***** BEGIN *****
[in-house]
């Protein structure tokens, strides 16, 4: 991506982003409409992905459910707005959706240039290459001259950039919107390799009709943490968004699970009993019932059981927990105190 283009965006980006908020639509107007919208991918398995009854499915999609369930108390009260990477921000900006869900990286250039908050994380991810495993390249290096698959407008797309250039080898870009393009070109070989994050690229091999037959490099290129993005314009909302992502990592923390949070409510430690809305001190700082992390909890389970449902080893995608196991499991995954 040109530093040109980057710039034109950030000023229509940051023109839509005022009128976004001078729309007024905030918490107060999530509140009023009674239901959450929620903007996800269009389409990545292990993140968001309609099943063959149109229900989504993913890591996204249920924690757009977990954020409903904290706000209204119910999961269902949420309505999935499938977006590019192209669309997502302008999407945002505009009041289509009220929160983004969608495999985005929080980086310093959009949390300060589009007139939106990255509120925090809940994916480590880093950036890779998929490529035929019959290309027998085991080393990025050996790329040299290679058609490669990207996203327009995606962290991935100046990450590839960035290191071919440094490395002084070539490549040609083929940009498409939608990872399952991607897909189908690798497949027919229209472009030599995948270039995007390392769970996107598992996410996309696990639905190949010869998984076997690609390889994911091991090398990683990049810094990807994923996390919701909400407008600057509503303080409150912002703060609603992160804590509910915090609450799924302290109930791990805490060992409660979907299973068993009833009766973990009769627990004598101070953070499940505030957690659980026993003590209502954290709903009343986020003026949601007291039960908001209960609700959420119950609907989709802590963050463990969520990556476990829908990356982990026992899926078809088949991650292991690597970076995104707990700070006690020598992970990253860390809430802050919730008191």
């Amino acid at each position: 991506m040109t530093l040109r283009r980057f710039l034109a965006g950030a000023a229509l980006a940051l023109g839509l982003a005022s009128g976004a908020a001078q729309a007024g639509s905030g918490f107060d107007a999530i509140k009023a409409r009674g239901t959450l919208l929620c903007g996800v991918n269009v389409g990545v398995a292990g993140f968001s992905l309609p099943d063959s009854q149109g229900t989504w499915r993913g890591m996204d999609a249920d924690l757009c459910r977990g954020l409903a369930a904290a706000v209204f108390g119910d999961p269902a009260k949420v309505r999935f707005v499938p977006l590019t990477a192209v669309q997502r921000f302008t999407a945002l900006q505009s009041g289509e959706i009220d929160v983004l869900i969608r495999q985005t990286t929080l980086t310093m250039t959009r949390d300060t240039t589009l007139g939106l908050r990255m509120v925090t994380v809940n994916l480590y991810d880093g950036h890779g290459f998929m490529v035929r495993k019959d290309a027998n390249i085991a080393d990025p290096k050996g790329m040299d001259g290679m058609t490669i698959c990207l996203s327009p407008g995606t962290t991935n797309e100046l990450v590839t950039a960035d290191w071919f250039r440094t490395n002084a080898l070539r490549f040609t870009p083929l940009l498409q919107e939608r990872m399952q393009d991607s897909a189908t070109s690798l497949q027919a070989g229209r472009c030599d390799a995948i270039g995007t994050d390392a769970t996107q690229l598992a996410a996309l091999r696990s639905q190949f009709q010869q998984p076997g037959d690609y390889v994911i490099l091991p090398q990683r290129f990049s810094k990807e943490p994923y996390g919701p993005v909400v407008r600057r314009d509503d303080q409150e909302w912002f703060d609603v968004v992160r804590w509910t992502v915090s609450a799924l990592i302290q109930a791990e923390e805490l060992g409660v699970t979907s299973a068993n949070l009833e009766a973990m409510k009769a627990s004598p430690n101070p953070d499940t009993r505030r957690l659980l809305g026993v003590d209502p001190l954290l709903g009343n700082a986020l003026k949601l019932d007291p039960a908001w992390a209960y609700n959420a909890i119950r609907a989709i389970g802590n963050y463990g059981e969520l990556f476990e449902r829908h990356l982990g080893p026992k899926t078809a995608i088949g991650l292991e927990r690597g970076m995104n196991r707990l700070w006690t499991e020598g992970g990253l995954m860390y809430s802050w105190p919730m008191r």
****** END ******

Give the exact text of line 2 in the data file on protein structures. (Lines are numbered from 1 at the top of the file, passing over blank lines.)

């Protein structure tokens, strides 16, 4: 991506982003409409992905459910707005959706240039290459001259950039919107390799009709943490968004699970009993019932059981927990105190 283009965006980006908020639509107007919208991918398995009854499915999609369930108390009260990477921000900006869900990286250039908050994380991810495993390249290096698959407008797309250039080898870009393009070109070989994050690229091999037959490099290129993005314009909302992502990592923390949070409510430690809305001190700082992390909890389970449902080893995608196991499991995954 040109530093040109980057710039034109950030000023229509940051023109839509005022009128976004001078729309007024905030918490107060999530509140009023009674239901959450929620903007996800269009389409990545292990993140968001309609099943063959149109229900989504993913890591996204249920924690757009977990954020409903904290706000209204119910999961269902949420309505999935499938977006590019192209669309997502302008999407945002505009009041289509009220929160983004969608495999985005929080980086310093959009949390300060589009007139939106990255509120925090809940994916480590880093950036890779998929490529035929019959290309027998085991080393990025050996790329040299290679058609490669990207996203327009995606962290991935100046990450590839960035290191071919440094490395002084070539490549040609083929940009498409939608990872399952991607897909189908690798497949027919229209472009030599995948270039995007390392769970996107598992996410996309696990639905190949010869998984076997690609390889994911091991090398990683990049810094990807994923996390919701909400407008600057509503303080409150912002703060609603992160804590509910915090609450799924302290109930791990805490060992409660979907299973068993009833009766973990009769627990004598101070953070499940505030957690659980026993003590209502954290709903009343986020003026949601007291039960908001209960609700959420119950609907989709802590963050463990969520990556476990829908990356982990026992899926078809088949991650292991690597970076995104707990700070006690020598992970990253860390809430802050919730008191």